“Yes, of course.” She forced herself to forget about Hucker. “His penchant for getting into scrapes is precisely why I’m worried. Even Vidocq used to say that Tristan purposely courts danger.”
“True, but he always manages to extricate himself from it, too. He doesn’t need you for that.” Dom’s gaze on her softened. “I, on the other hand, need you for lots of things.” Holding his gloved hand out to her, he pointed to a rip in the palm. “You see? I did that just this morning. Can you fix it?”
He was trying to distract her from her worries, which was sweet of him, though completely transparent. Wordlessly, she drew off his glove, took out her mending box, and began sewing the rip closed.
As she worked, her mind wandered to the man she’d seen outside. Should she mention him to Dom? No, that would be foolish. He might decide to stay in London, which they could ill afford. His business was growing by the day, but he still couldn’t pass up a case as lucrative as the one in Scotland.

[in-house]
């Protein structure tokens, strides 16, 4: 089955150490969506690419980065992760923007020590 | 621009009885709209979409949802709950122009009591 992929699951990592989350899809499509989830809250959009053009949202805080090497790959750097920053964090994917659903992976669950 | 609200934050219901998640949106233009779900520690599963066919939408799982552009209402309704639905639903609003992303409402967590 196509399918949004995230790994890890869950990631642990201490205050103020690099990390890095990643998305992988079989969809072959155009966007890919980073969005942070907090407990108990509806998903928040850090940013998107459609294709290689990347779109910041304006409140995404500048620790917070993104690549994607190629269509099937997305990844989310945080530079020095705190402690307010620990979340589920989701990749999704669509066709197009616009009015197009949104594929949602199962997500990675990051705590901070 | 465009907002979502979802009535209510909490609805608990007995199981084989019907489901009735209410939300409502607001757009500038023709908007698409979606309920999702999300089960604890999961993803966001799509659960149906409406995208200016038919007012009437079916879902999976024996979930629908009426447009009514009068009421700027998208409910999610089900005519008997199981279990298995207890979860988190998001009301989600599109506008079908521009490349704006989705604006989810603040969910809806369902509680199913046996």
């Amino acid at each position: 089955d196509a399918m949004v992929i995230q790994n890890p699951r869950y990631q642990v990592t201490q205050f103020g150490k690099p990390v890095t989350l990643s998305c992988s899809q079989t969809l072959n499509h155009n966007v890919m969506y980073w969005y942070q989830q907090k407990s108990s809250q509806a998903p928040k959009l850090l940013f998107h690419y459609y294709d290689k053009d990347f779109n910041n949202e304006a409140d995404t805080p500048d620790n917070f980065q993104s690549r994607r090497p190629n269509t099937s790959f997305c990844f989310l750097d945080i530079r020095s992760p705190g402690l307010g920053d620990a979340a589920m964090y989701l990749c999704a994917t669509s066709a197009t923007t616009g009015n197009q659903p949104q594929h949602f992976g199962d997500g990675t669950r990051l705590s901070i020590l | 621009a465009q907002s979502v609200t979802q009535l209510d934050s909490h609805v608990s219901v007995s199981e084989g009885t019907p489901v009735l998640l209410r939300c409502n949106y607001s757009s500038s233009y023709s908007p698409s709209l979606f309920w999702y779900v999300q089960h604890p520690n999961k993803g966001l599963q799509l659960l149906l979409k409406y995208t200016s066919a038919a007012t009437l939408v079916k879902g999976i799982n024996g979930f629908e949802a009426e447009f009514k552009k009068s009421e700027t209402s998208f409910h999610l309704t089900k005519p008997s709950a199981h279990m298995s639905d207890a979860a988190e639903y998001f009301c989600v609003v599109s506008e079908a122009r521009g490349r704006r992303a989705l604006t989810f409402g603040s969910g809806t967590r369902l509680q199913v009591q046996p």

Besides, she wasn’t even sure it was anything to be concerned about. It had been years since she’d left the estate—the man might not be Hucker at all. No point in alarming Dom for no reason.
She’d nearly finished repairing his glove when Dom’s lone manservant—butler, valet, and footman all in one—entered the room. “It is nearly nine, sir. You have only half an hour to make it to the docks.”
“Thank you, Skrimshaw,” Dom drawled. “I know how to read a clock.”
The florid-faced fellow stiffened. “Begging your pardon, sir, but ‘Like as the waves make towards the pebbled shore, So do our minutes hasten to their end.’ ”
When Dom began to scowl, Lisette smothered a laugh and said hastily, “I’ll make sure he gets off in time, Shaw. He’ll be along soon.”
Skrimshaw looked unconvinced but turned and left.
“I swear, if that man quotes any more Shakespeare to me, I’ll turn him off,” Dom complained.